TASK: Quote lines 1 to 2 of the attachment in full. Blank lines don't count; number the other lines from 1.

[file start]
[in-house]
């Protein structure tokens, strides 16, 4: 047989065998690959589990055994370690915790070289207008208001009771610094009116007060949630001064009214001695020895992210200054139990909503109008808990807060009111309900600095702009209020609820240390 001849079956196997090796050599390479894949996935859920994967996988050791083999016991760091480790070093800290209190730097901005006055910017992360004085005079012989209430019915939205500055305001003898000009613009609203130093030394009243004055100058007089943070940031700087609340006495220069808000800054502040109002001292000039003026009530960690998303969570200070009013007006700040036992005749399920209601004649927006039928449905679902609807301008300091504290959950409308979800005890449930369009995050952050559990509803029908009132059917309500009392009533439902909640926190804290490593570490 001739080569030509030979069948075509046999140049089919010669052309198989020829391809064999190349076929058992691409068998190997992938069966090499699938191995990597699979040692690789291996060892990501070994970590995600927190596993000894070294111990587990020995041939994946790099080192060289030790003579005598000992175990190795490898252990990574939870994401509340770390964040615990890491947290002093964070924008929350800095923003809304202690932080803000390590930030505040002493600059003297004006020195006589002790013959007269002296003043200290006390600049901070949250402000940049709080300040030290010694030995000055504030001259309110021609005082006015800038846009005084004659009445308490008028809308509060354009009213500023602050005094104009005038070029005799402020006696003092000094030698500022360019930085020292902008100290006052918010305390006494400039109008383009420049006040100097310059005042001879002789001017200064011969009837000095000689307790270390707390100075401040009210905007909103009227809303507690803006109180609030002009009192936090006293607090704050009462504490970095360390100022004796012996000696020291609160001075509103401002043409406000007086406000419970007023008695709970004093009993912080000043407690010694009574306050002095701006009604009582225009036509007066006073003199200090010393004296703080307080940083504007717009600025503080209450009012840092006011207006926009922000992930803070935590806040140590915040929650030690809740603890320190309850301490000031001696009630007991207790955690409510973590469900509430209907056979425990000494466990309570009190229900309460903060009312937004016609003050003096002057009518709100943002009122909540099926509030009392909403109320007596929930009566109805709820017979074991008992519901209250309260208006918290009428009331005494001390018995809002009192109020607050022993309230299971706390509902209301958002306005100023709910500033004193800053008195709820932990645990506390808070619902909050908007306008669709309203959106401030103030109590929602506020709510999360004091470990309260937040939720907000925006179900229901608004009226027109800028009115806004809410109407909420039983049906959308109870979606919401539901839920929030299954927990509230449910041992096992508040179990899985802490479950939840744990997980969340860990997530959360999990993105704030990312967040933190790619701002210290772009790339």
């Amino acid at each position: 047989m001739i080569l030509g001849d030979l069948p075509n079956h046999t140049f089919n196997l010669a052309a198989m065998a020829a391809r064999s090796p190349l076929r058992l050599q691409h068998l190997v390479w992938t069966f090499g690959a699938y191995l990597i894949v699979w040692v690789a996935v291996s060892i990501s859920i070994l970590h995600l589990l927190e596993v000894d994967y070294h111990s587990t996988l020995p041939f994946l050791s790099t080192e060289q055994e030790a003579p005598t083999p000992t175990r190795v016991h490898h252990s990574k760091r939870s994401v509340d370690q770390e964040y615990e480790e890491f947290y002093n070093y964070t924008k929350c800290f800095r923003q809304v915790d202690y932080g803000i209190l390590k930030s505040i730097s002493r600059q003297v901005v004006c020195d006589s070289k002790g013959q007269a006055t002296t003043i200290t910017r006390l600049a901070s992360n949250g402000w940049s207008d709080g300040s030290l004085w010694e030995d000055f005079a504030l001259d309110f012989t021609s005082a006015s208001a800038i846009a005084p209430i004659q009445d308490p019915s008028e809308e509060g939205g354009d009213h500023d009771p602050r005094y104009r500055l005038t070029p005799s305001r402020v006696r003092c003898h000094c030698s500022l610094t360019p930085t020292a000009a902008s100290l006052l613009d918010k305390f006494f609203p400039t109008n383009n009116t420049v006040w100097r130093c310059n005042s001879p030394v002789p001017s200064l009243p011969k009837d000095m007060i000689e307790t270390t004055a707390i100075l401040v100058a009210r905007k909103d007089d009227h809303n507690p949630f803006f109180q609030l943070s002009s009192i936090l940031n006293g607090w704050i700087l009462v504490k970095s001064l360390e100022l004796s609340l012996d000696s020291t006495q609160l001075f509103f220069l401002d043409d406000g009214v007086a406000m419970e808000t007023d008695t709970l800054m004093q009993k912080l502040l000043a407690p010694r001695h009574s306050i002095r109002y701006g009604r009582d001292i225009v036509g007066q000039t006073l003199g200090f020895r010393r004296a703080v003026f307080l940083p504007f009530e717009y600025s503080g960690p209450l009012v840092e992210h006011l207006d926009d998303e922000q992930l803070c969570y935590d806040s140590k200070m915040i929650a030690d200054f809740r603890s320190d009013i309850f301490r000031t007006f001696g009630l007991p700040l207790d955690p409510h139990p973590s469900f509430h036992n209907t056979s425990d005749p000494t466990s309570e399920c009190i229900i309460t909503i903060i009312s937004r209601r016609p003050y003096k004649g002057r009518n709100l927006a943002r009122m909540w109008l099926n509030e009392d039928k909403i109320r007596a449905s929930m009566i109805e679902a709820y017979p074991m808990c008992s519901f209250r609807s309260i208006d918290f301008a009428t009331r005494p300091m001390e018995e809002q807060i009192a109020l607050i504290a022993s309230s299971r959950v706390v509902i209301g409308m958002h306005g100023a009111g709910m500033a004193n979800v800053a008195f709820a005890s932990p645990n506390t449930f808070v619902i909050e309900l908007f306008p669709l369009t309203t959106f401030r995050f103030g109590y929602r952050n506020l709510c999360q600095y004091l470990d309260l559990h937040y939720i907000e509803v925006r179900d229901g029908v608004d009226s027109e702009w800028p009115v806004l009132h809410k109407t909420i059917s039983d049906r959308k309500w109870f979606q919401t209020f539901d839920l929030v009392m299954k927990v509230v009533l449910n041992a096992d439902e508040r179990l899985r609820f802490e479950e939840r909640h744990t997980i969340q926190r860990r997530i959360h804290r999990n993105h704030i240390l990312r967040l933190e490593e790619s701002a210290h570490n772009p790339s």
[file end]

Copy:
[in-house]
């Protein structure tokens, strides 16, 4: 047989065998690959589990055994370690915790070289207008208001009771610094009116007060949630001064009214001695020895992210200054139990909503109008808990807060009111309900600095702009209020609820240390 001849079956196997090796050599390479894949996935859920994967996988050791083999016991760091480790070093800290209190730097901005006055910017992360004085005079012989209430019915939205500055305001003898000009613009609203130093030394009243004055100058007089943070940031700087609340006495220069808000800054502040109002001292000039003026009530960690998303969570200070009013007006700040036992005749399920209601004649927006039928449905679902609807301008300091504290959950409308979800005890449930369009995050952050559990509803029908009132059917309500009392009533439902909640926190804290490593570490 001739080569030509030979069948075509046999140049089919010669052309198989020829391809064999190349076929058992691409068998190997992938069966090499699938191995990597699979040692690789291996060892990501070994970590995600927190596993000894070294111990587990020995041939994946790099080192060289030790003579005598000992175990190795490898252990990574939870994401509340770390964040615990890491947290002093964070924008929350800095923003809304202690932080803000390590930030505040002493600059003297004006020195006589002790013959007269002296003043200290006390600049901070949250402000940049709080300040030290010694030995000055504030001259309110021609005082006015800038846009005084004659009445308490008028809308509060354009009213500023602050005094104009005038070029005799402020006696003092000094030698500022360019930085020292902008100290006052918010305390006494400039109008383009420049006040100097310059005042001879002789001017200064011969009837000095000689307790270390707390100075401040009210905007909103009227809303507690803006109180609030002009009192936090006293607090704050009462504490970095360390100022004796012996000696020291609160001075509103401002043409406000007086406000419970007023008695709970004093009993912080000043407690010694009574306050002095701006009604009582225009036509007066006073003199200090010393004296703080307080940083504007717009600025503080209450009012840092006011207006926009922000992930803070935590806040140590915040929650030690809740603890320190309850301490000031001696009630007991207790955690409510973590469900509430209907056979425990000494466990309570009190229900309460903060009312937004016609003050003096002057009518709100943002009122909540099926509030009392909403109320007596929930009566109805709820017979074991008992519901209250309260208006918290009428009331005494001390018995809002009192109020607050022993309230299971706390509902209301958002306005100023709910500033004193800053008195709820932990645990506390808070619902909050908007306008669709309203959106401030103030109590929602506020709510999360004091470990309260937040939720907000925006179900229901608004009226027109800028009115806004809410109407909420039983049906959308109870979606919401539901839920929030299954927990509230449910041992096992508040179990899985802490479950939840744990997980969340860990997530959360999990993105704030990312967040933190790619701002210290772009790339």